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Experimental Study from Dissolution of Anorthite and Dark-Colored Femic Minerals in Acetic Acid Solution

Zhang, Wenzheng 1; Yang, Hua 2; Peng, Ping'an 3
1 Institute of Exploration, Development and Research, Xi’an, China.
2 PetroChina Company Limited Changqing Oilfield Branch, Xi'an, China.
3 Chinese Academy of Sciences, Guangzhou Institute of Geochemistry, Guangzhou, China.

An experimental device and flowchart were designed to carry out experiments simulating dissolution of anorthites, pyroxenes and amphiboles in acetic acid solution under a variety of temperature and pressure conditions. Detection of ions and SEM-EDX investigation of the surfaces of particles in the reaction solution during and after experimentation were performed, and the results indicate that anorthite, pyroxenes and amphiboles all show features of erosion and dissolution, with Ca displaying the highest dissolution and Al and Si displaying the lowest dissolution among the major constituent elements. With increase in temperature, the dissolution rates of elements like Ca, Si, and Mg as well as the total dissolution amount of minerals can be remarkably increased, exhibiting positive temperature effect. However, the dissolution trend of Al appears to be special, since at the low temperature stage (50-75oC) its dissolution coefficient is higher than that of Si, exhibiting positive temperature effect, while at the high temperature stage (100-125oC) its dissolution amount turns out to be low or very low, exhibiting negative temperature effect. Precipitation and subsequent separation can mainly account for the low dissolution of Al at high temperature. As a result, complexation of acetic acid appears to be favorable for Al migration during the dissolution of aluminum silicates at the relatively lower temperature rock-forming stage, but cannot account for Al migration during the dissolution of aluminum silicates at the relatively higher temperature rock-forming stage.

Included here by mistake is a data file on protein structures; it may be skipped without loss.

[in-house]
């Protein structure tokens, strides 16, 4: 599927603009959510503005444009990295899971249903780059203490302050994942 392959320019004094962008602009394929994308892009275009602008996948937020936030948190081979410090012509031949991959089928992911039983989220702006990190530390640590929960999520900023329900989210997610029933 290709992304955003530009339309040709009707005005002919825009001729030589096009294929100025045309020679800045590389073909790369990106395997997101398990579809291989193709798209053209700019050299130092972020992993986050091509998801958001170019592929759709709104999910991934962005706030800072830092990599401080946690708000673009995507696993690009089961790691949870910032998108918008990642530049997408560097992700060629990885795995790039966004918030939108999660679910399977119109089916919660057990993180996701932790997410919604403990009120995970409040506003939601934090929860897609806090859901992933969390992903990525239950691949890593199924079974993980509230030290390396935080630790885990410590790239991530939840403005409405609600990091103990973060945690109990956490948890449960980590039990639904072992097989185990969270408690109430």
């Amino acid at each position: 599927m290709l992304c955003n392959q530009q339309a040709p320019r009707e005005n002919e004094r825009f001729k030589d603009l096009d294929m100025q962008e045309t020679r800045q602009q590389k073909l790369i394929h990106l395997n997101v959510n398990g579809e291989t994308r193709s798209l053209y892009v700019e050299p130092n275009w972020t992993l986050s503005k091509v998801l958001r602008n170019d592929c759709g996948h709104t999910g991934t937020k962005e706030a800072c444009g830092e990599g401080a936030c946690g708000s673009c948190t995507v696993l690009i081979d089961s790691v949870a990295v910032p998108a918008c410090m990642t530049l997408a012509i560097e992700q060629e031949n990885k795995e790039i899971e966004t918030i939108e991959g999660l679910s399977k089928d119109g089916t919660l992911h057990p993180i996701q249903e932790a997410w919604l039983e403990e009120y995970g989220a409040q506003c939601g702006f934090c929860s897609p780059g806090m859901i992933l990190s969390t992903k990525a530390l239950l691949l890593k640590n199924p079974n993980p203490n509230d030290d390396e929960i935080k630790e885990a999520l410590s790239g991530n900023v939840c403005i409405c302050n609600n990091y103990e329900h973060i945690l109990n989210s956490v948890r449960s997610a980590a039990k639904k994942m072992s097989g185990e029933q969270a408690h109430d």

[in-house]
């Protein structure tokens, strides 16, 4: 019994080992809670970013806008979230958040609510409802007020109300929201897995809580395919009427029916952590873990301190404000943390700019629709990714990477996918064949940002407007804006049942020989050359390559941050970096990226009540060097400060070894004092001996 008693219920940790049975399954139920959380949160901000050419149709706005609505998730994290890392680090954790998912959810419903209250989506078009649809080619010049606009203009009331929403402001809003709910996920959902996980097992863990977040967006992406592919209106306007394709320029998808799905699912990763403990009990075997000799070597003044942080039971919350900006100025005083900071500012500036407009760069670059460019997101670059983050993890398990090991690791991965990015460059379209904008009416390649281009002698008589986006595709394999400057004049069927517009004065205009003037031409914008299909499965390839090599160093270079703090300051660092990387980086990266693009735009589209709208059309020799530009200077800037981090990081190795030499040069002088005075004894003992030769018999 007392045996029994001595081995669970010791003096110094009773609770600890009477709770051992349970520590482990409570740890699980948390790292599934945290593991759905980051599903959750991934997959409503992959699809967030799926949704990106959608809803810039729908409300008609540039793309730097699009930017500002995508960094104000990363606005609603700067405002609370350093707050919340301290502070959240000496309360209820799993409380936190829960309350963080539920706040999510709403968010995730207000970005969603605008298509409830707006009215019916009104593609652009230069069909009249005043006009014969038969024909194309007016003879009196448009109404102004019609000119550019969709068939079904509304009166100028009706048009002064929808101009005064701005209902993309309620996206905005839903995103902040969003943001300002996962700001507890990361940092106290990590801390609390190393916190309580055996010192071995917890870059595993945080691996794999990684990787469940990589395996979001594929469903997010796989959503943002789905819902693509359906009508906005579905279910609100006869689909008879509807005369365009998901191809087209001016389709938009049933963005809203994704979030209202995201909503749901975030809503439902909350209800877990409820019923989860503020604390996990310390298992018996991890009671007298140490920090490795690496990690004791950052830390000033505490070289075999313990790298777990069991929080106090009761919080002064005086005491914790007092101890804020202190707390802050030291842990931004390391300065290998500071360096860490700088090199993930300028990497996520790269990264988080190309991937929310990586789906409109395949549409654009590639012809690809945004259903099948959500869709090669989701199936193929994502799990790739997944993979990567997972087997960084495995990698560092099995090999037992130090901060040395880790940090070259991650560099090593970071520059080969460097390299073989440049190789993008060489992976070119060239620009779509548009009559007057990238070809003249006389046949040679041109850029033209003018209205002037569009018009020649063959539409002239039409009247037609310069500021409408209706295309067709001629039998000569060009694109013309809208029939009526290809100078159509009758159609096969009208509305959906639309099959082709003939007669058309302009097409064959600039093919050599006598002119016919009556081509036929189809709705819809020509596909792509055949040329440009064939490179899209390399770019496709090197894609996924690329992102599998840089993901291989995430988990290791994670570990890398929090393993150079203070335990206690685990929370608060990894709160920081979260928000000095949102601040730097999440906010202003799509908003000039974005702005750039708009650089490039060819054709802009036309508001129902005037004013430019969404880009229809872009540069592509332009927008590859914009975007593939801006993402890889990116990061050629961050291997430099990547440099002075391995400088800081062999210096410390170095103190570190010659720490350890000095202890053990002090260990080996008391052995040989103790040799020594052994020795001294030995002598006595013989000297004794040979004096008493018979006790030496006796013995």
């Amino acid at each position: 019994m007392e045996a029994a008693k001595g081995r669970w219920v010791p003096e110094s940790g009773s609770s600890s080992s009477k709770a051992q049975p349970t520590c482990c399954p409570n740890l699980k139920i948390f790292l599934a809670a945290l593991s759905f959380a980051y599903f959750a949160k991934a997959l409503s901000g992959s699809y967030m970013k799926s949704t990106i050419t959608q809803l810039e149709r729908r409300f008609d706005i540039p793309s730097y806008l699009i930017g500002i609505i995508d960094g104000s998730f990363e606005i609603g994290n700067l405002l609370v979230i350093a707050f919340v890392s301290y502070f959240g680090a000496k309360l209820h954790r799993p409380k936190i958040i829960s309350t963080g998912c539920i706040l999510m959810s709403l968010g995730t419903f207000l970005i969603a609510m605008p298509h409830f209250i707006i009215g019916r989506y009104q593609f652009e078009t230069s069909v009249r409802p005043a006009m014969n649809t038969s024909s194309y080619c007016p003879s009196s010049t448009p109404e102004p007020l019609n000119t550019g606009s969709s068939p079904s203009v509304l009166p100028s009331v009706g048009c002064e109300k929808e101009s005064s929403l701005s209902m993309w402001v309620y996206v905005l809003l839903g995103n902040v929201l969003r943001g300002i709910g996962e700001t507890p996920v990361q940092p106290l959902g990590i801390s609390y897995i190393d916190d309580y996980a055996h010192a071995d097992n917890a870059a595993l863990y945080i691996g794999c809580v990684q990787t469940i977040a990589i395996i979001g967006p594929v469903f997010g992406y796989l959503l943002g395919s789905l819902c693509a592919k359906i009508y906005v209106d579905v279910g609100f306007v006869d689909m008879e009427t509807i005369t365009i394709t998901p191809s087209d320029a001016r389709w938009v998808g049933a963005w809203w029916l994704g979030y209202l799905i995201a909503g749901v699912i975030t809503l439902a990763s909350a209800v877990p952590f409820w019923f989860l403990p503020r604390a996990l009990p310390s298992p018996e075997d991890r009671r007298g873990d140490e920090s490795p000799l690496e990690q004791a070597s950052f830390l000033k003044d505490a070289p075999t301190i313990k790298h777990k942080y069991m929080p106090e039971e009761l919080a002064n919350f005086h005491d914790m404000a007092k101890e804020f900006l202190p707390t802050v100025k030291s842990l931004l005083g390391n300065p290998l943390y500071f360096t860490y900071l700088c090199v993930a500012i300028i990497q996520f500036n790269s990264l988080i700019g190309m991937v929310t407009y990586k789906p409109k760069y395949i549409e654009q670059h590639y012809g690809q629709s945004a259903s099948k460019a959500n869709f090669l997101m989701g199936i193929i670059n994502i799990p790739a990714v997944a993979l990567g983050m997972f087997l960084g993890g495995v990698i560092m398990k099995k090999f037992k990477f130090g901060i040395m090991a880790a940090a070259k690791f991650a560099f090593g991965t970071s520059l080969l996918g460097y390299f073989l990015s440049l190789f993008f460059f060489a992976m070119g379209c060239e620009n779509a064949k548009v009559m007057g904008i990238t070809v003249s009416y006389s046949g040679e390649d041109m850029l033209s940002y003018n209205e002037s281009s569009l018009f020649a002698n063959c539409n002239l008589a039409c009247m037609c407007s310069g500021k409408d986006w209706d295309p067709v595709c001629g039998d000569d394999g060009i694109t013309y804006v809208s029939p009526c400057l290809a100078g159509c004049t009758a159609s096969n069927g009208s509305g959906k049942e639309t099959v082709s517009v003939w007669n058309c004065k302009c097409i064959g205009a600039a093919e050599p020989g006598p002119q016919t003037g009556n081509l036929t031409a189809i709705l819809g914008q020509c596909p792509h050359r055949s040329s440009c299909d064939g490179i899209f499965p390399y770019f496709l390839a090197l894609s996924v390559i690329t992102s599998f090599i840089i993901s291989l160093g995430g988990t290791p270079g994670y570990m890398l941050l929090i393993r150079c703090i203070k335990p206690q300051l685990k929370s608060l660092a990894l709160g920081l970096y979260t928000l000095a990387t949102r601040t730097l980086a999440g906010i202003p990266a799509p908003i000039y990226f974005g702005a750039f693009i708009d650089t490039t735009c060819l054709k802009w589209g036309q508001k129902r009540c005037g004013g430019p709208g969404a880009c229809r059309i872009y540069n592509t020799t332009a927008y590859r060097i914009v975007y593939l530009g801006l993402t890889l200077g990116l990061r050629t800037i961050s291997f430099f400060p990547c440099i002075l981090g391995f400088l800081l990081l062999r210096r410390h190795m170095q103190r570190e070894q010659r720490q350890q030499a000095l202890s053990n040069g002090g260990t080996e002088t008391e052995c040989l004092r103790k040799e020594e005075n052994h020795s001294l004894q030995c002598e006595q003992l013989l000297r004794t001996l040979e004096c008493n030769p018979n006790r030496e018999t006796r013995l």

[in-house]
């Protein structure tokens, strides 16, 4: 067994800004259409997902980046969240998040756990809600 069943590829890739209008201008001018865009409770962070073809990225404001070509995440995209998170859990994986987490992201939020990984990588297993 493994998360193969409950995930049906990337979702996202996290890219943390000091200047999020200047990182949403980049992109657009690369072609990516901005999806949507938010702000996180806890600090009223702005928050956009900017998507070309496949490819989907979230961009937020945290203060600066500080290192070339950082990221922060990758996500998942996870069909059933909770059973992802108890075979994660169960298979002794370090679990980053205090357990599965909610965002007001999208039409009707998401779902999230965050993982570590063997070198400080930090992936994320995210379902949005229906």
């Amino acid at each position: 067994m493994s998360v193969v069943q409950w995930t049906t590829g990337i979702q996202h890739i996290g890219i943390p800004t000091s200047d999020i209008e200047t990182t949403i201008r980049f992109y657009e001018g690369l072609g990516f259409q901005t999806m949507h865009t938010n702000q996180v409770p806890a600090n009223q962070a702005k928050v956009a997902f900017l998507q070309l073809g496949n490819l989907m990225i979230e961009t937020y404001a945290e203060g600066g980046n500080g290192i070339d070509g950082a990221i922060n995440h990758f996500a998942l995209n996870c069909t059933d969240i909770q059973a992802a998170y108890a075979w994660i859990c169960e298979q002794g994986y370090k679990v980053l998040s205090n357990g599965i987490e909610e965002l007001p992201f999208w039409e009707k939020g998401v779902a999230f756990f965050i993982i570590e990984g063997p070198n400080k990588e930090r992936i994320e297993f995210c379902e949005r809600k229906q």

AAPG Search and Discovery Article #90090©2009 AAPG Annual Convention and Exhibition, Denver, Colorado, June 7-10, 2009